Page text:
Corrupting CognitionAmphetamines such as Adderall could alter the mind in other ways. A team led by psychologist Stacy A. Castner of the Yale University School of Medicine has documented long-lasting behavioral oddities, such as hallucinations, and cognitive impairment in rhesus monkeys that received escalating injected doses of amphetamine over either six or 12 weeks.

Compared with monkeys given inactive saline, the drug-treated monkeys displayed deficits in working memory—the short-term buffer that allows us to hold several items in mind—which persisted for at least three years after exposure to the drug. The researchers connected these cognitive problems to a significantly lower level of dopamine activity in the frontal cortex of the drug-treated monkeys as compared with that of the monkeys not given amphetamine.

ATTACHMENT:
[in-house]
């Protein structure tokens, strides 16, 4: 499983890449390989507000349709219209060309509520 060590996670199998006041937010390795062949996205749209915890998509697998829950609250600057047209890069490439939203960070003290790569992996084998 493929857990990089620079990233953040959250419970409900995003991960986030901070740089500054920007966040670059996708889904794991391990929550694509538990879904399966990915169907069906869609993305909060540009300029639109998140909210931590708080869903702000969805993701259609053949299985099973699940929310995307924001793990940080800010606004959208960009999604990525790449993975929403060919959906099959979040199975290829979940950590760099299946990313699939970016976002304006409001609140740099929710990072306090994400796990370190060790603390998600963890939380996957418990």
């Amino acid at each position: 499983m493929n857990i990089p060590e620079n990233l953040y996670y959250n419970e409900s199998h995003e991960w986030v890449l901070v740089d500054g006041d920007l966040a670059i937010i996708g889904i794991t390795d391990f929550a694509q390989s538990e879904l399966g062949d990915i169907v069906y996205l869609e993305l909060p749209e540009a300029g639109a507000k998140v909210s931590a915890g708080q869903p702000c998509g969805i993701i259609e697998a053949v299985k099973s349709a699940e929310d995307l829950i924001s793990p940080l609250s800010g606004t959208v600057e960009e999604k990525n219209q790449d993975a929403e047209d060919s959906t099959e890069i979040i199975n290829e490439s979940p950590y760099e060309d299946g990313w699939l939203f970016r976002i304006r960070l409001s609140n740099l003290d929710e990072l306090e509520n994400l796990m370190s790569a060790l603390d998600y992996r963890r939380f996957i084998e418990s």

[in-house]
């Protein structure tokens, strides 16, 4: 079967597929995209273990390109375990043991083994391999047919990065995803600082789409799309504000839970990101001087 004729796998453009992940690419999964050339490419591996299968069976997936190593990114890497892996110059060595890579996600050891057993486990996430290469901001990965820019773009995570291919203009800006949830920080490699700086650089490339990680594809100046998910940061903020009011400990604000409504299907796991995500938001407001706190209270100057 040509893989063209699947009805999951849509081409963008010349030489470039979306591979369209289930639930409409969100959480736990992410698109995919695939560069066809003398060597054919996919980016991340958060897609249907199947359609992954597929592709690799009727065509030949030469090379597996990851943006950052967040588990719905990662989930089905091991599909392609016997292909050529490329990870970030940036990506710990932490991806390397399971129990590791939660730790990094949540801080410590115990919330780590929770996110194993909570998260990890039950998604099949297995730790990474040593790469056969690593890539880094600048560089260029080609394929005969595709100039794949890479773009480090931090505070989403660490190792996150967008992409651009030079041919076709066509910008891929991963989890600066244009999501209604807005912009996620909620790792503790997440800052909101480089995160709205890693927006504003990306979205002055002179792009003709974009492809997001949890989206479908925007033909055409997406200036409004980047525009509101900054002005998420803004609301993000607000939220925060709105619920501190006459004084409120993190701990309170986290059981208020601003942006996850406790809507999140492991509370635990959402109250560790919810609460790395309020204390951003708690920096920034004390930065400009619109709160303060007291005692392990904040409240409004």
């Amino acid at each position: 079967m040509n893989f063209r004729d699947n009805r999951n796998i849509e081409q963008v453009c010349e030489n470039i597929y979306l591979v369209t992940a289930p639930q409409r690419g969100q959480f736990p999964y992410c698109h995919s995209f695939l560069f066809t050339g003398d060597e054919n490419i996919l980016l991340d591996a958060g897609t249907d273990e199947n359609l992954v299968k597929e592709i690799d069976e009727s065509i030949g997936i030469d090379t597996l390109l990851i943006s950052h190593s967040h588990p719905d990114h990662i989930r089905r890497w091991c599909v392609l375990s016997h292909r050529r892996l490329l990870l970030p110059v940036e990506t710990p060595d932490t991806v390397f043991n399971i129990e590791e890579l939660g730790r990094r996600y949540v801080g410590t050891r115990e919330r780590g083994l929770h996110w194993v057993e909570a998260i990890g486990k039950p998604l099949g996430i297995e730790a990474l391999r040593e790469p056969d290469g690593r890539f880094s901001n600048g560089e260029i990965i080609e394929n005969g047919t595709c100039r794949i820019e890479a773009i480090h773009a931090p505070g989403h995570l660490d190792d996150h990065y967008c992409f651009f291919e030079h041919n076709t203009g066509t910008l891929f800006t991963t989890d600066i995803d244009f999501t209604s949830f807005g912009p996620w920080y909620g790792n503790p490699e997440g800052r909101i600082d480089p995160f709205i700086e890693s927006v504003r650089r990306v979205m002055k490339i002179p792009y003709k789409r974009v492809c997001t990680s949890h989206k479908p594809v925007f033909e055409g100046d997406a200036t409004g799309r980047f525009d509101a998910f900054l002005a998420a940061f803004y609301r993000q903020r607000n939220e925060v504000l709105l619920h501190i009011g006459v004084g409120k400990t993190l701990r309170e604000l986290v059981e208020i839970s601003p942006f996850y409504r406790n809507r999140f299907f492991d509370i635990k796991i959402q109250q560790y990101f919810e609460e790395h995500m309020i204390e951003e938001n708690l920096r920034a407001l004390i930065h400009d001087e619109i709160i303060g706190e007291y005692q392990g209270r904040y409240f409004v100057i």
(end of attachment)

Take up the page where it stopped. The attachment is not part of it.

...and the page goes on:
Underlying such cognitive and behavioral effects may be subtle structural changes too small to show up on brain scans. In a 1997 study psychologists Terry E. Robinson and Bryan Kolb of the University of Michigan at Ann Arbor found that high injected doses of amphetamine in rats cause the major output neurons of the nucleus accumbens to sprout longer branches, or dendrites, as well as additional spines on those dendrites. A de­cade later Castner’s team linked lower doses of amphetamine to subtle atrophy of neurons in the prefrontal cortex of monkeys.